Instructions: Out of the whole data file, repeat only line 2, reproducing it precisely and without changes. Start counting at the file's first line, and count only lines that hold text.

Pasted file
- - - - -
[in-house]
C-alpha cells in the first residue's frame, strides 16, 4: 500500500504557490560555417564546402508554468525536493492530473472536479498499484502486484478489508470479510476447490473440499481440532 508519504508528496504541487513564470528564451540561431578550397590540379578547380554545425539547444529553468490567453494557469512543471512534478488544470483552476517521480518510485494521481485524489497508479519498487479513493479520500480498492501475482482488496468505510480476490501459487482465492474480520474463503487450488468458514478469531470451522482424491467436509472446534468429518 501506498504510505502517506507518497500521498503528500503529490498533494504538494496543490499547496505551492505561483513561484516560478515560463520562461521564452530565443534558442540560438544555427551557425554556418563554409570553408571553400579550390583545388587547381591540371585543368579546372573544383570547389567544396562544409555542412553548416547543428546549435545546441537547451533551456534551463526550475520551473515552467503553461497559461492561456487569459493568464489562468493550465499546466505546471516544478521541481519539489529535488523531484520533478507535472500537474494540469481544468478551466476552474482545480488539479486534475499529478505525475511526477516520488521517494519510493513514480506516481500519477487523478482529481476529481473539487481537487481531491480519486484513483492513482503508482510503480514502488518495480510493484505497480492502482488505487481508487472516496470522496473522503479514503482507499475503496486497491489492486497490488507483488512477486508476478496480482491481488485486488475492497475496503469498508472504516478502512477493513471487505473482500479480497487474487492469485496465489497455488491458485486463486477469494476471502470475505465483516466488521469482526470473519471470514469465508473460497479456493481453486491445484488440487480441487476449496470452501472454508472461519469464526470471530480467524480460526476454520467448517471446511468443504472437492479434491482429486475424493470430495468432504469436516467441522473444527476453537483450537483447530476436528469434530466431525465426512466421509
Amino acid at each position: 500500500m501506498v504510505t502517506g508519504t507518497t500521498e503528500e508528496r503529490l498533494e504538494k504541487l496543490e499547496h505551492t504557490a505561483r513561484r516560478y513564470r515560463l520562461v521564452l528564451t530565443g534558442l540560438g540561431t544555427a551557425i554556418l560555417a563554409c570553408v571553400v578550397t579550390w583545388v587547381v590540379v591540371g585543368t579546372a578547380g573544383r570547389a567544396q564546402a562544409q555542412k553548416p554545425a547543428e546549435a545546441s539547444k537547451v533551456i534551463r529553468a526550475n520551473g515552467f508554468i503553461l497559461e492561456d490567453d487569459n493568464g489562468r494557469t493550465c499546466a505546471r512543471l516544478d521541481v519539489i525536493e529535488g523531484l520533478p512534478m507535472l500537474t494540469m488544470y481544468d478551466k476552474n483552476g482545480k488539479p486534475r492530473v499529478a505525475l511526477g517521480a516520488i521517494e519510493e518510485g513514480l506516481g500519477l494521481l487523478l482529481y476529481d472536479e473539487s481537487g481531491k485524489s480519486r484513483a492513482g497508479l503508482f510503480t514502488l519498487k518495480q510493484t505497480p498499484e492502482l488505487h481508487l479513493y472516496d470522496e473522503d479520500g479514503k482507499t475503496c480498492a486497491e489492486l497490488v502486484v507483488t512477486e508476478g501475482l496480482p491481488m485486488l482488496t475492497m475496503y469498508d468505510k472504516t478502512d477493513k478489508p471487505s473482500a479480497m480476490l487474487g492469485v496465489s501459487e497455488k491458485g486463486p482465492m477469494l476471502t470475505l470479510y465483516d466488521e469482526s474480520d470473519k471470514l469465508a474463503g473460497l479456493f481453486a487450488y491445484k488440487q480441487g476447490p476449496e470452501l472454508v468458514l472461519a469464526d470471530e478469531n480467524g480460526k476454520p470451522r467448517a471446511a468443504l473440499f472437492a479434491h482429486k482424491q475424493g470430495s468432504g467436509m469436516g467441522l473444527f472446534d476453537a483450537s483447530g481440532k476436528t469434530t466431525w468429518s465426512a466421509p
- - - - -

C-alpha cells in the first residue's frame, strides 16, 4: 500500500504557490560555417564546402508554468525536493492530473472536479498499484502486484478489508470479510476447490473440499481440532 508519504508528496504541487513564470528564451540561431578550397590540379578547380554545425539547444529553468490567453494557469512543471512534478488544470483552476517521480518510485494521481485524489497508479519498487479513493479520500480498492501475482482488496468505510480476490501459487482465492474480520474463503487450488468458514478469531470451522482424491467436509472446534468429518 501506498504510505502517506507518497500521498503528500503529490498533494504538494496543490499547496505551492505561483513561484516560478515560463520562461521564452530565443534558442540560438544555427551557425554556418563554409570553408571553400579550390583545388587547381591540371585543368579546372573544383570547389567544396562544409555542412553548416547543428546549435545546441537547451533551456534551463526550475520551473515552467503553461497559461492561456487569459493568464489562468493550465499546466505546471516544478521541481519539489529535488523531484520533478507535472500537474494540469481544468478551466476552474482545480488539479486534475499529478505525475511526477516520488521517494519510493513514480506516481500519477487523478482529481476529481473539487481537487481531491480519486484513483492513482503508482510503480514502488518495480510493484505497480492502482488505487481508487472516496470522496473522503479514503482507499475503496486497491489492486497490488507483488512477486508476478496480482491481488485486488475492497475496503469498508472504516478502512477493513471487505473482500479480497487474487492469485496465489497455488491458485486463486477469494476471502470475505465483516466488521469482526470473519471470514469465508473460497479456493481453486491445484488440487480441487476449496470452501472454508472461519469464526470471530480467524480460526476454520467448517471446511468443504472437492479434491482429486475424493470430495468432504469436516467441522473444527476453537483450537483447530476436528469434530466431525465426512466421509